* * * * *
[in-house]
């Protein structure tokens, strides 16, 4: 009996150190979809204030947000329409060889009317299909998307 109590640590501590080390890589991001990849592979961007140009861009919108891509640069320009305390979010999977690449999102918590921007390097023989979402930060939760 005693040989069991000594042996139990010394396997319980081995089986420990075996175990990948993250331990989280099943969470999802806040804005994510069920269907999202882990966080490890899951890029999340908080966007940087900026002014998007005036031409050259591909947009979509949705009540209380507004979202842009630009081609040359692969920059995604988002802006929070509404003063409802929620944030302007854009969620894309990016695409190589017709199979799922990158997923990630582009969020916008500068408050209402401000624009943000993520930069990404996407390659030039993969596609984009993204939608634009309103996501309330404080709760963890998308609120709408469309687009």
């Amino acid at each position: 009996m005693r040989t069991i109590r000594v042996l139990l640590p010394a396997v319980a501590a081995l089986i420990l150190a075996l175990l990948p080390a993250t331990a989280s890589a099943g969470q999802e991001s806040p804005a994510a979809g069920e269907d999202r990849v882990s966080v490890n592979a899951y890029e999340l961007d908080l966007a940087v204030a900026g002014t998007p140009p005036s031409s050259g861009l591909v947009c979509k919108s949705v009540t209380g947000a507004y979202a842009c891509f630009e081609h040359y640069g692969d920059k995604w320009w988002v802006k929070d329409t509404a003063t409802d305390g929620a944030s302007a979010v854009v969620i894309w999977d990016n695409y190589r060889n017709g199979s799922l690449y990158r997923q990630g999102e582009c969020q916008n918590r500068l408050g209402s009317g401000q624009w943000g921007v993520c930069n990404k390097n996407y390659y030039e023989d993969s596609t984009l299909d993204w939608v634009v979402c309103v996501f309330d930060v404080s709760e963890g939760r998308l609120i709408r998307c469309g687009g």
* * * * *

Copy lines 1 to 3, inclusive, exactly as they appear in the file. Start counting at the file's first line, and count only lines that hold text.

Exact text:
[in-house]
């Protein structure tokens, strides 16, 4: 009996150190979809204030947000329409060889009317299909998307 109590640590501590080390890589991001990849592979961007140009861009919108891509640069320009305390979010999977690449999102918590921007390097023989979402930060939760 005693040989069991000594042996139990010394396997319980081995089986420990075996175990990948993250331990989280099943969470999802806040804005994510069920269907999202882990966080490890899951890029999340908080966007940087900026002014998007005036031409050259591909947009979509949705009540209380507004979202842009630009081609040359692969920059995604988002802006929070509404003063409802929620944030302007854009969620894309990016695409190589017709199979799922990158997923990630582009969020916008500068408050209402401000624009943000993520930069990404996407390659030039993969596609984009993204939608634009309103996501309330404080709760963890998308609120709408469309687009």
């Amino acid at each position: 009996m005693r040989t069991i109590r000594v042996l139990l640590p010394a396997v319980a501590a081995l089986i420990l150190a075996l175990l990948p080390a993250t331990a989280s890589a099943g969470q999802e991001s806040p804005a994510a979809g069920e269907d999202r990849v882990s966080v490890n592979a899951y890029e999340l961007d908080l966007a940087v204030a900026g002014t998007p140009p005036s031409s050259g861009l591909v947009c979509k919108s949705v009540t209380g947000a507004y979202a842009c891509f630009e081609h040359y640069g692969d920059k995604w320009w988002v802006k929070d329409t509404a003063t409802d305390g929620a944030s302007a979010v854009v969620i894309w999977d990016n695409y190589r060889n017709g199979s799922l690449y990158r997923q990630g999102e582009c969020q916008n918590r500068l408050g209402s009317g401000q624009w943000g921007v993520c930069n990404k390097n996407y390659y030039e023989d993969s596609t984009l299909d993204w939608v634009v979402c309103v996501f309330d930060v404080s709760e963890g939760r998308l609120i709408r998307c469309g687009g």